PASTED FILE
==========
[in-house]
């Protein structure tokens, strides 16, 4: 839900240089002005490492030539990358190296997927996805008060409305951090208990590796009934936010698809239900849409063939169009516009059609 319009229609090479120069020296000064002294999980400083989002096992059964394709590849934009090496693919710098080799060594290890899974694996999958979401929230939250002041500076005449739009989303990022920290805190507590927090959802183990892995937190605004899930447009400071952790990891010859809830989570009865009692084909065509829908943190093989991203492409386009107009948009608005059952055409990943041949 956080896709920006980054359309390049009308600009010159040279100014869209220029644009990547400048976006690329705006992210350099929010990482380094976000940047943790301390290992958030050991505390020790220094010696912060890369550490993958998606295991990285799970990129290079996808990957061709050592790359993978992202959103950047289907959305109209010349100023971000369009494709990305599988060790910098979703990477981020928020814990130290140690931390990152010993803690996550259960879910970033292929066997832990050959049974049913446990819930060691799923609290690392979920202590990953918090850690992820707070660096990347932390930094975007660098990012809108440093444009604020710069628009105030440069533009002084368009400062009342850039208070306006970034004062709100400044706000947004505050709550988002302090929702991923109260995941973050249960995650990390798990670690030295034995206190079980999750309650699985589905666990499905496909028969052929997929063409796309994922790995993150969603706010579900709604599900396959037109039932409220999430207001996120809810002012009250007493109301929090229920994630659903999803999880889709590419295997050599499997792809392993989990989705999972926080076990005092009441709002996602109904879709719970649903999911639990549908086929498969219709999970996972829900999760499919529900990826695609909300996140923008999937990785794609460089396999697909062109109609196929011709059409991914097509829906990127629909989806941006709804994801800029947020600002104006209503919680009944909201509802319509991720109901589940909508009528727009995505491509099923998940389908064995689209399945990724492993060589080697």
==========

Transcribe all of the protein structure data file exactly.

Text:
[in-house]
């Protein structure tokens, strides 16, 4: 839900240089002005490492030539990358190296997927996805008060409305951090208990590796009934936010698809239900849409063939169009516009059609 319009229609090479120069020296000064002294999980400083989002096992059964394709590849934009090496693919710098080799060594290890899974694996999958979401929230939250002041500076005449739009989303990022920290805190507590927090959802183990892995937190605004899930447009400071952790990891010859809830989570009865009692084909065509829908943190093989991203492409386009107009948009608005059952055409990943041949 956080896709920006980054359309390049009308600009010159040279100014869209220029644009990547400048976006690329705006992210350099929010990482380094976000940047943790301390290992958030050991505390020790220094010696912060890369550490993958998606295991990285799970990129290079996808990957061709050592790359993978992202959103950047289907959305109209010349100023971000369009494709990305599988060790910098979703990477981020928020814990130290140690931390990152010993803690996550259960879910970033292929066997832990050959049974049913446990819930060691799923609290690392979920202590990953918090850690992820707070660096990347932390930094975007660098990012809108440093444009604020710069628009105030440069533009002084368009400062009342850039208070306006970034004062709100400044706000947004505050709550988002302090929702991923109260995941973050249960995650990390798990670690030295034995206190079980999750309650699985589905666990499905496909028969052929997929063409796309994922790995993150969603706010579900709604599900396959037109039932409220999430207001996120809810002012009250007493109301929090229920994630659903999803999880889709590419295997050599499997792809392993989990989705999972926080076990005092009441709002996602109904879709719970649903999911639990549908086929498969219709999970996972829900999760499919529900990826695609909300996140923008999937990785794609460089396999697909062109109609196929011709059409991914097509829906990127629909989806941006709804994801800029947020600002104006209503919680009944909201509802319509991720109901589940909508009528727009995505491509099923998940389908064995689209399945990724492993060589080697």